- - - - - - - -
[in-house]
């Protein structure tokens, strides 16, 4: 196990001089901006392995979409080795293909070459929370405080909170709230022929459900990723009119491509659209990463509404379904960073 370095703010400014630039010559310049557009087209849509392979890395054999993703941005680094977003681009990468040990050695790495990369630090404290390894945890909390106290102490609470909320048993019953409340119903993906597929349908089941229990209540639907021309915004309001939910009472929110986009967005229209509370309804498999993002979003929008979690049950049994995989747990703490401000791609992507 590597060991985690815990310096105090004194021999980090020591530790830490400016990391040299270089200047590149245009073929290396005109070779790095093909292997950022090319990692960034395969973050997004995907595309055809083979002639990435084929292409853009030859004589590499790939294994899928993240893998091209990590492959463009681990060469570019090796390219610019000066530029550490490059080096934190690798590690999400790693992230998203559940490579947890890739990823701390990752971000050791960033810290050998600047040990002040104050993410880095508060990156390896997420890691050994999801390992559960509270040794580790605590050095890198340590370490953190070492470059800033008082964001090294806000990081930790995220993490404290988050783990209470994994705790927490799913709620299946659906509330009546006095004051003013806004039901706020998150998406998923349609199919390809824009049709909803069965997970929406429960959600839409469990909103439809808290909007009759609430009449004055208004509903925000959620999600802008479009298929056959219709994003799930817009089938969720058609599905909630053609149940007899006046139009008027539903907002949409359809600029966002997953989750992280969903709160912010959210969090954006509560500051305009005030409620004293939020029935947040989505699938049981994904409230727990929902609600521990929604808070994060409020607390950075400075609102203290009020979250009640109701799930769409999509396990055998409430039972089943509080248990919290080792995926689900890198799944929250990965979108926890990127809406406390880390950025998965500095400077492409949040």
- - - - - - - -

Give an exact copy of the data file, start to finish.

[in-house]
């Protein structure tokens, strides 16, 4: 196990001089901006392995979409080795293909070459929370405080909170709230022929459900990723009119491509659209990463509404379904960073 370095703010400014630039010559310049557009087209849509392979890395054999993703941005680094977003681009990468040990050695790495990369630090404290390894945890909390106290102490609470909320048993019953409340119903993906597929349908089941229990209540639907021309915004309001939910009472929110986009967005229209509370309804498999993002979003929008979690049950049994995989747990703490401000791609992507 590597060991985690815990310096105090004194021999980090020591530790830490400016990391040299270089200047590149245009073929290396005109070779790095093909292997950022090319990692960034395969973050997004995907595309055809083979002639990435084929292409853009030859004589590499790939294994899928993240893998091209990590492959463009681990060469570019090796390219610019000066530029550490490059080096934190690798590690999400790693992230998203559940490579947890890739990823701390990752971000050791960033810290050998600047040990002040104050993410880095508060990156390896997420890691050994999801390992559960509270040794580790605590050095890198340590370490953190070492470059800033008082964001090294806000990081930790995220993490404290988050783990209470994994705790927490799913709620299946659906509330009546006095004051003013806004039901706020998150998406998923349609199919390809824009049709909803069965997970929406429960959600839409469990909103439809808290909007009759609430009449004055208004509903925000959620999600802008479009298929056959219709994003799930817009089938969720058609599905909630053609149940007899006046139009008027539903907002949409359809600029966002997953989750992280969903709160912010959210969090954006509560500051305009005030409620004293939020029935947040989505699938049981994904409230727990929902609600521990929604808070994060409020607390950075400075609102203290009020979250009640109701799930769409999509396990055998409430039972089943509080248990919290080792995926689900890198799944929250990965979108926890990127809406406390880390950025998965500095400077492409949040």